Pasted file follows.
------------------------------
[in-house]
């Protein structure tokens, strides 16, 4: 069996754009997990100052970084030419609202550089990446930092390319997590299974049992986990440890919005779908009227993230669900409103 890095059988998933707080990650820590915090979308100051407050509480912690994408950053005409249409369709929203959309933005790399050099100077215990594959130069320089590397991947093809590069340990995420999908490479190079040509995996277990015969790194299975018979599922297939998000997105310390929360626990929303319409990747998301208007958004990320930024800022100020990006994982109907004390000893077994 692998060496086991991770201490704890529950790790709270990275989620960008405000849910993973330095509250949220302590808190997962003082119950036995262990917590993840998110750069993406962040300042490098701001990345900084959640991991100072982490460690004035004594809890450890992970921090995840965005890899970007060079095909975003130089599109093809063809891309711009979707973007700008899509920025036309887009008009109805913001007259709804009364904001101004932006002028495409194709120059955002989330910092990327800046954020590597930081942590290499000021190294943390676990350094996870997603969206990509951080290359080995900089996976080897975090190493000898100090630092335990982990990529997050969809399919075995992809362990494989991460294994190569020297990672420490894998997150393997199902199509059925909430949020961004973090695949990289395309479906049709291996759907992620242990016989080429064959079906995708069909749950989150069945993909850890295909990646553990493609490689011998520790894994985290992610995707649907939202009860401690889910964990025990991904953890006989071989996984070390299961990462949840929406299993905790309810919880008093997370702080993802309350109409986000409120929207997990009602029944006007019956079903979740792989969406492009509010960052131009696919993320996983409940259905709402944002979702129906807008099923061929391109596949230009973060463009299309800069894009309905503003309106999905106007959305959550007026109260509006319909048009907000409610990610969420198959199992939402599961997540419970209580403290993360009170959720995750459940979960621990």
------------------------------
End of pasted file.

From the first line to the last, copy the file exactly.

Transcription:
[in-house]
């Protein structure tokens, strides 16, 4: 069996754009997990100052970084030419609202550089990446930092390319997590299974049992986990440890919005779908009227993230669900409103 890095059988998933707080990650820590915090979308100051407050509480912690994408950053005409249409369709929203959309933005790399050099100077215990594959130069320089590397991947093809590069340990995420999908490479190079040509995996277990015969790194299975018979599922297939998000997105310390929360626990929303319409990747998301208007958004990320930024800022100020990006994982109907004390000893077994 692998060496086991991770201490704890529950790790709270990275989620960008405000849910993973330095509250949220302590808190997962003082119950036995262990917590993840998110750069993406962040300042490098701001990345900084959640991991100072982490460690004035004594809890450890992970921090995840965005890899970007060079095909975003130089599109093809063809891309711009979707973007700008899509920025036309887009008009109805913001007259709804009364904001101004932006002028495409194709120059955002989330910092990327800046954020590597930081942590290499000021190294943390676990350094996870997603969206990509951080290359080995900089996976080897975090190493000898100090630092335990982990990529997050969809399919075995992809362990494989991460294994190569020297990672420490894998997150393997199902199509059925909430949020961004973090695949990289395309479906049709291996759907992620242990016989080429064959079906995708069909749950989150069945993909850890295909990646553990493609490689011998520790894994985290992610995707649907939202009860401690889910964990025990991904953890006989071989996984070390299961990462949840929406299993905790309810919880008093997370702080993802309350109409986000409120929207997990009602029944006007019956079903979740792989969406492009509010960052131009696919993320996983409940259905709402944002979702129906807008099923061929391109596949230009973060463009299309800069894009309905503003309106999905106007959305959550007026109260509006319909048009907000409610990610969420198959199992939402599961997540419970209580403290993360009170959720995750459940979960621990």